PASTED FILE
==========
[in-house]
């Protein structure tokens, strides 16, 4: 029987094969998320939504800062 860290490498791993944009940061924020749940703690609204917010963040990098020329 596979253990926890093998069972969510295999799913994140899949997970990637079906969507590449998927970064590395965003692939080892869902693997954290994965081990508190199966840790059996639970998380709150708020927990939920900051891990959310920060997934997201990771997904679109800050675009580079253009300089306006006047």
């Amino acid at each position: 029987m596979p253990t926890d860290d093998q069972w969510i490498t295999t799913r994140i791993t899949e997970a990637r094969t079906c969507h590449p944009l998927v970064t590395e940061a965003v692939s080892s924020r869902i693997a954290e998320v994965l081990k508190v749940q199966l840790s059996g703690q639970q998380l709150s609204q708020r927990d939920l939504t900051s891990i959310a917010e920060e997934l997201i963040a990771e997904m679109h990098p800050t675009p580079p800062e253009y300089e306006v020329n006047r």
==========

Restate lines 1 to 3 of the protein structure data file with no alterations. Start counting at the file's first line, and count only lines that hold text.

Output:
[in-house]
């Protein structure tokens, strides 16, 4: 029987094969998320939504800062 860290490498791993944009940061924020749940703690609204917010963040990098020329 596979253990926890093998069972969510295999799913994140899949997970990637079906969507590449998927970064590395965003692939080892869902693997954290994965081990508190199966840790059996639970998380709150708020927990939920900051891990959310920060997934997201990771997904679109800050675009580079253009300089306006006047």
């Amino acid at each position: 029987m596979p253990t926890d860290d093998q069972w969510i490498t295999t799913r994140i791993t899949e997970a990637r094969t079906c969507h590449p944009l998927v970064t590395e940061a965003v692939s080892s924020r869902i693997a954290e998320v994965l081990k508190v749940q199966l840790s059996g703690q639970q998380l709150s609204q708020r927990d939920l939504t900051s891990i959310a917010e920060e997934l997201i963040a990771e997904m679109h990098p800050t675009p580079p800062e253009y300089e306006v020329n006047r």